|Vermont Progressive Party|
|Senate leader||Tim Ashe|
|House leader||Sandy Haas|
|Headquarters||73 Main Street, Suite 29,
P.O. Box 281
Montpelier, VT 05601
|Political position||Fiscal: Left
|Politics of the United States
The Vermont Progressive Party is an American political party. It was founded in 1999 and is active only in the U.S. state of Vermont. In terms of the dominant two parties in the United States, it enjoys support from "traditional liberal" Democrats and working class Republicans.
The Vermont Progressive Party originated with the independent campaign of Bernie Sanders for mayor of Burlington, Vermont. Sanders, who was later elected to the United States House of Representatives, and subsequently to the United States Senate, never officially associated himself with the Progressive Party, although the Progressives were among his biggest supporters. A group of his supporters organized themselves as the Progressive Coalition to contest further elections.
The Coalition succeeded in electing several members, including Terry Bouricius, to the Vermont General Assembly, and, after establishing a stable political base, formally became the Progressive Party. While the party has traditionally focused on state races, in 2000 it nominated Ralph Nader for president and Winona LaDuke for vice-president. In the 2004 elections the party picked up three new seats; it now has six representatives in the Vermont House of Representatives, making it the only third party in the United States to have more than one state legislature seat, excluding states that allow electoral fusion (primarily New York), a process in which candidates can appear on the ballot as the nominee of more than one party.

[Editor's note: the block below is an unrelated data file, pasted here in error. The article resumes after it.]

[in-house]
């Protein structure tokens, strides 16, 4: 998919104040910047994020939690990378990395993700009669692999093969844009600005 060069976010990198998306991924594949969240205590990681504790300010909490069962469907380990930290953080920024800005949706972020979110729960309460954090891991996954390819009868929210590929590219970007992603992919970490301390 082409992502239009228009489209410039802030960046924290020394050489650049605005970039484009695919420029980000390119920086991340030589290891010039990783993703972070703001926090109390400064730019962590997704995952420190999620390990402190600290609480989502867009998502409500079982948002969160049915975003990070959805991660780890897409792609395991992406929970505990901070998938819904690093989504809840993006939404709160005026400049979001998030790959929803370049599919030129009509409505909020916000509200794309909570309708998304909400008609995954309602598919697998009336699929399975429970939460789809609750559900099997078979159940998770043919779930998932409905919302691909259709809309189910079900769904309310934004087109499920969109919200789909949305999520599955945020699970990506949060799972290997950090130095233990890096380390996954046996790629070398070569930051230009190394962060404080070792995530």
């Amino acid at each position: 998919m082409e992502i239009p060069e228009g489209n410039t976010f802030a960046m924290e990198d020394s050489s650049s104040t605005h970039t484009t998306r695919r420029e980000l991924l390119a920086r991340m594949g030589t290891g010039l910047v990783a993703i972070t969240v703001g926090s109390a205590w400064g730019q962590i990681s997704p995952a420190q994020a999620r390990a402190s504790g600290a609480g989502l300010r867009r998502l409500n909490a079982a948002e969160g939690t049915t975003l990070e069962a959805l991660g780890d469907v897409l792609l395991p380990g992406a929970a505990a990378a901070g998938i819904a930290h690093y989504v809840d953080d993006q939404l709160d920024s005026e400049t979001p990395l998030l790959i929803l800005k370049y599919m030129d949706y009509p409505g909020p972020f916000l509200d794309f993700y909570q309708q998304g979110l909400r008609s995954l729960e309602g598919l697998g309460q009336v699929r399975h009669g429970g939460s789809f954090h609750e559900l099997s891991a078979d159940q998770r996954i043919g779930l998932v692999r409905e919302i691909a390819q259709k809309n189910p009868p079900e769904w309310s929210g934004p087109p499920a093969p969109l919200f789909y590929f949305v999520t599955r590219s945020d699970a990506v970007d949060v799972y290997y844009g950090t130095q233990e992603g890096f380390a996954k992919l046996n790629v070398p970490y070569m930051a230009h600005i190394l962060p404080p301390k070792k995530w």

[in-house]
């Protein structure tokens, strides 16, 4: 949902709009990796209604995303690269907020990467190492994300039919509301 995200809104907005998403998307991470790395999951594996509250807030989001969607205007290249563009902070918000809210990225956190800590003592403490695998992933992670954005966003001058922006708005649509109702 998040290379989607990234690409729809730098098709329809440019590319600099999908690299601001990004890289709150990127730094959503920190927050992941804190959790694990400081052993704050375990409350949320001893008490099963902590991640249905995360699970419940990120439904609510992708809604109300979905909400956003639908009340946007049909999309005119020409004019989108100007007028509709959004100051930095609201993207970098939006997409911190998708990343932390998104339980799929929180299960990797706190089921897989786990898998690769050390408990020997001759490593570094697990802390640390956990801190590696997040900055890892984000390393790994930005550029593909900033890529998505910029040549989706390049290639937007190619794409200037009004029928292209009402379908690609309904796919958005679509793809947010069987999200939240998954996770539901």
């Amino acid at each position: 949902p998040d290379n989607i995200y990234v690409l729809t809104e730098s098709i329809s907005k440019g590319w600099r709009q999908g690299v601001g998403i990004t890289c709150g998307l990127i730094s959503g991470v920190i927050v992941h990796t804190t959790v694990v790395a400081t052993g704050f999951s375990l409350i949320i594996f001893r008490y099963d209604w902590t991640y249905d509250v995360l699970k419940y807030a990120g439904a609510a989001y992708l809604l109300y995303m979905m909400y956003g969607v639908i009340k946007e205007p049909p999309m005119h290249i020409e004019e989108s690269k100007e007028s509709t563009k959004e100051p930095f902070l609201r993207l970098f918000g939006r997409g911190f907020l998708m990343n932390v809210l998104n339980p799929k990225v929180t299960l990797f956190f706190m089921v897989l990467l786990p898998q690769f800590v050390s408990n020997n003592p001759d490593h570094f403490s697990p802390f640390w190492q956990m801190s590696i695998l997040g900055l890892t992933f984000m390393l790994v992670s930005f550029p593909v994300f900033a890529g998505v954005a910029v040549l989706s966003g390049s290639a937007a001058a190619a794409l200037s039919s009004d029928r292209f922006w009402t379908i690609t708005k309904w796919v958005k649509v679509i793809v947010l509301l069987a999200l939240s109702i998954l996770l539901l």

In the run up to the Senate election in 2006, there were pressures from numerous Democratic politicians to convince the Progressive Party not to run a candidate for Vermont's sole seat in the House in exchange for Democratic support for Bernie Sanders in the Senate race. The party's chairman, Anthony Pollina, told the press his party was not going to make deals. David Zuckerman, a Progressive Party member of the state House of Representatives and Chair of the House Agriculture committee, was planning to run for Vermont's House seat. However, in early 2006, Zuckerman canceled his bid for Congress, leaving the race open to Democrat Peter Welch, who won the election.
In the Burlington mayoral election on March 7, 2006, voters chose Progressive Bob Kiss, a three term member of the state House of Representatives, over opponents Hinda Miller (Democrat) and Kevin Curley (Republican). He was reelected to a second term in 2009.
|Part of the Politics series on|
The Progressive platform is made of 14 points.
^ Burlington Free Press article "House committee OKs recognition of Progressives", February 19, 2005, page 5B.